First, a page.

Oftentimes people try to plan out every aspect humanly possible in their lives in a futile event to control everything around them. Scientists regularly have a question in mind and set out down the path of experimentation to see if their hunch is correct. However, as the saying goes, “life happens” and things don’t always go as planned. For as much as people try to govern the world around them, sometimes things are discovered purely by accident.
P.W. Bridgman notes that “the laws of thermodynamics smell of their human origin” in the epigraph of the novel Warmth Disperses and Time Passes: A History of Heat, alluding to the fact that the laws of thermodynamics were first thought of and discovered in the way most humans live their life: somewhat randomly. Although he did not theorize the first law of thermodynamics, that energy cannot be created nor destroyed but can be transferred in form, directly, Count Rumford randomly noticed the phenomenon while working on upgrading his cannons. To see just how much frictional heat could be produced by rubbing metal against metal, Rumford “cast a specially shaped cannon barrel that could be thoroughly insulated against the loss of heat” and immersed the “front part of the gun, where the action was, in a tank full of water.” To his dismay, the initially cool water began to heat and even came to a boil after 2 hours and 30 minutes of the metal cannon rubbing against the metal of the dull drill bit. Trying to think of how best to capitalize his observation, Rumford realized that “the power to produce heat somehow traveled from the oats [that horses ate] to the horse and thence, via winch, gears, and shaft, to the borer” foreshadowing the discovery of conservation of energy. Now Rumford did not set out on a quest to discover innate properties of heat that in time would change the way we viewed the world, but he slightly did so anyway. While looking for answers to a specific question, such as how much frictional heat can be generated, people often end with different answers than expected.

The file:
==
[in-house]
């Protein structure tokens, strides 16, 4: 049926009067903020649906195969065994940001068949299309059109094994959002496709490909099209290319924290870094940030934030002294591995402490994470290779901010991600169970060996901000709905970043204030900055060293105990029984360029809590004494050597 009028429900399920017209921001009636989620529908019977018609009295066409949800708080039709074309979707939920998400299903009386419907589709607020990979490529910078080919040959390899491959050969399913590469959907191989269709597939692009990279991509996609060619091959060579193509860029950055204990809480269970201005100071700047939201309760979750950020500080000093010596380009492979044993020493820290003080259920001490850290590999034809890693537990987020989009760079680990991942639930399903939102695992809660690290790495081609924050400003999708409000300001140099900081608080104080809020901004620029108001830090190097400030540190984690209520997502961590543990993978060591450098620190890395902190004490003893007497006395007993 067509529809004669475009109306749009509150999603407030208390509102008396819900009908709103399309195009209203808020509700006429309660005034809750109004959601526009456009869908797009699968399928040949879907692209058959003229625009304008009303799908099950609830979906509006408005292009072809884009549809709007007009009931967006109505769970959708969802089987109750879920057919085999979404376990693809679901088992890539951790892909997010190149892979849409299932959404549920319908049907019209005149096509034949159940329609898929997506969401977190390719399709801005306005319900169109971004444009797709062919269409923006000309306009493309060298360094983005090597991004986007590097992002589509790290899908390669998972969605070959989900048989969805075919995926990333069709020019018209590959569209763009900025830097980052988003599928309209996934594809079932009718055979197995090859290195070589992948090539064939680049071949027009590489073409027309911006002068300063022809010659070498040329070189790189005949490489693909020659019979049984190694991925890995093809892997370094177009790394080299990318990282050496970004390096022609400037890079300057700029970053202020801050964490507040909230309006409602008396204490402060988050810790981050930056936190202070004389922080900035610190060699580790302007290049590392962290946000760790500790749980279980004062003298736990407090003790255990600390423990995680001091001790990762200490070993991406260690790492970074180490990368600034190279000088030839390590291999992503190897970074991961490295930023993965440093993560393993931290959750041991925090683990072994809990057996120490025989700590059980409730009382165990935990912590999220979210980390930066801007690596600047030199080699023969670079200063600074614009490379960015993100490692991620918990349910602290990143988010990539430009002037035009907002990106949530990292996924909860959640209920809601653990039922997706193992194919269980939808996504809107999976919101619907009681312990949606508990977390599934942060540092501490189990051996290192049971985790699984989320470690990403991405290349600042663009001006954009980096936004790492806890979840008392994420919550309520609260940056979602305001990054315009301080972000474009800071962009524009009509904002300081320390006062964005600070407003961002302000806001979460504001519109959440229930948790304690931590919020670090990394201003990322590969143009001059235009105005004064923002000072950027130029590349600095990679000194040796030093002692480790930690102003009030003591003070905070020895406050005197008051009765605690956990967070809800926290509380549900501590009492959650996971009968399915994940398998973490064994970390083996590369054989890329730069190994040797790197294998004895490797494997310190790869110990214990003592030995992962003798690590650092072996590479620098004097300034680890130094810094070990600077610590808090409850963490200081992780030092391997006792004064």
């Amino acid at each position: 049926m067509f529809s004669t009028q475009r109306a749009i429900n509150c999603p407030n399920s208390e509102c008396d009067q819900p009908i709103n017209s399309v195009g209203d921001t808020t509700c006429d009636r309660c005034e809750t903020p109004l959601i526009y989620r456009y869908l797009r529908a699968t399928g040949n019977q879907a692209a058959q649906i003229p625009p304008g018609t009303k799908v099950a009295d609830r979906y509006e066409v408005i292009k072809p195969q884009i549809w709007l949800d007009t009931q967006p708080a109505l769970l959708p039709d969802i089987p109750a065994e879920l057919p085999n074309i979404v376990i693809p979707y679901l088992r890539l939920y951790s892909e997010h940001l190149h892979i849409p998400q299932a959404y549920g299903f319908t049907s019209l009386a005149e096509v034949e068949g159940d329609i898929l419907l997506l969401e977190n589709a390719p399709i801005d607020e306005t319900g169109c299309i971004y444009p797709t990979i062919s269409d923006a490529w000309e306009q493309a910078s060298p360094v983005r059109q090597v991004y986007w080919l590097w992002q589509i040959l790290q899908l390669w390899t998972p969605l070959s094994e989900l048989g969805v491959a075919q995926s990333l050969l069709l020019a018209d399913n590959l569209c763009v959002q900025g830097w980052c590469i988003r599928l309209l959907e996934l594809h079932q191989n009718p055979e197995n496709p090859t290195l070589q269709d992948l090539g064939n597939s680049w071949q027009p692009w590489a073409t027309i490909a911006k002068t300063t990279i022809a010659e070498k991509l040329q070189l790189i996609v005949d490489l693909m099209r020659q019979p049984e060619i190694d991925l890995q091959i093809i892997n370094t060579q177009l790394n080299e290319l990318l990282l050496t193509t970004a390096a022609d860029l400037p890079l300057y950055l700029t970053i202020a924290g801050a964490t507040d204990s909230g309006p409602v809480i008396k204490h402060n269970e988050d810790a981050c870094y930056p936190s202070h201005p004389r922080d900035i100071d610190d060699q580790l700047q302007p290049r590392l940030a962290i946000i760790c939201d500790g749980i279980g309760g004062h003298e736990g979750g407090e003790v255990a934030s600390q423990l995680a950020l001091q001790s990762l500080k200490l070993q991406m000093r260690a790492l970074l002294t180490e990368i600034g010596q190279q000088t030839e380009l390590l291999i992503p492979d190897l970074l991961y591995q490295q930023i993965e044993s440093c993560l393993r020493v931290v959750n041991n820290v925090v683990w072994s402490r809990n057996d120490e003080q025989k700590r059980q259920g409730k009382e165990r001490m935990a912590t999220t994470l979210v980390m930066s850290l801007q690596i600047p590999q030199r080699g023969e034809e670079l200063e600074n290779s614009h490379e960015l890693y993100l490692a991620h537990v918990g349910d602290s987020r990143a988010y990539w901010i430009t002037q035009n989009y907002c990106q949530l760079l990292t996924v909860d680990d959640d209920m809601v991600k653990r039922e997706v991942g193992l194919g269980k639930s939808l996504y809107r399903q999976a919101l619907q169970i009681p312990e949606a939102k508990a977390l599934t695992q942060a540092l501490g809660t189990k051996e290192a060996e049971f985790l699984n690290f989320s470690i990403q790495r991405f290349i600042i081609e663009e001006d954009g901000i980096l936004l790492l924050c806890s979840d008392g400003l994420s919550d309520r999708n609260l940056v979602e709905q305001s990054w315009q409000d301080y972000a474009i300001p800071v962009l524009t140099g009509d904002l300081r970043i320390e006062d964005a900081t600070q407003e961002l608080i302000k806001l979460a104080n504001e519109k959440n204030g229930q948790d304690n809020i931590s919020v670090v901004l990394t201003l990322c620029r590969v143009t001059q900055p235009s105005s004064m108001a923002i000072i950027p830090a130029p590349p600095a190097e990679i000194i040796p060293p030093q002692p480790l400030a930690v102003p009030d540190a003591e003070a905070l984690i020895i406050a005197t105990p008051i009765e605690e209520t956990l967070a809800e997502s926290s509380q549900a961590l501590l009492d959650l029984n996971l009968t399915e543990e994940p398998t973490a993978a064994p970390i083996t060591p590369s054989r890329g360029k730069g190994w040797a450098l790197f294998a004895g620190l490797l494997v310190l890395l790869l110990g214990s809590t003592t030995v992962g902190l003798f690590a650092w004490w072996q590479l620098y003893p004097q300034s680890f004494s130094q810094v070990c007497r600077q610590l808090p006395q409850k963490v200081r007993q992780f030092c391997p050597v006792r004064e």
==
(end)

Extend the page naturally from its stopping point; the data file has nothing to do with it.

A famous example of the randomness of discovery comes from Alexander Fleming. He was trying to observe the bacteria staphylococci when he left his laboratory for a month on holiday. Upon returning, Fleming noticed one of his petri dishes had become infected with a fungus and that all the bacteria immediately surrounding this strange fungus had been killed. Thus, penicillin was born. In the commonplace random turn of events that plagues human history, Fleming did not set out to make a medical breakthrough. He simply benefitted from sheer dumb luck and a messy workstation.
Sure, both Rumford and Fleming were men of scientific influences who realized the value of experimentation and did set out on investigation with a goal in mind. Nonetheless, they both randomly discovered something remarkable and unrelated to their initial thoughts. Great advances in science do not come out of nothing and lack of observation of the surrounding world, but they are surely often helped along by the power of luck. The laws of thermodynamics illustrate this randomness of life and chance.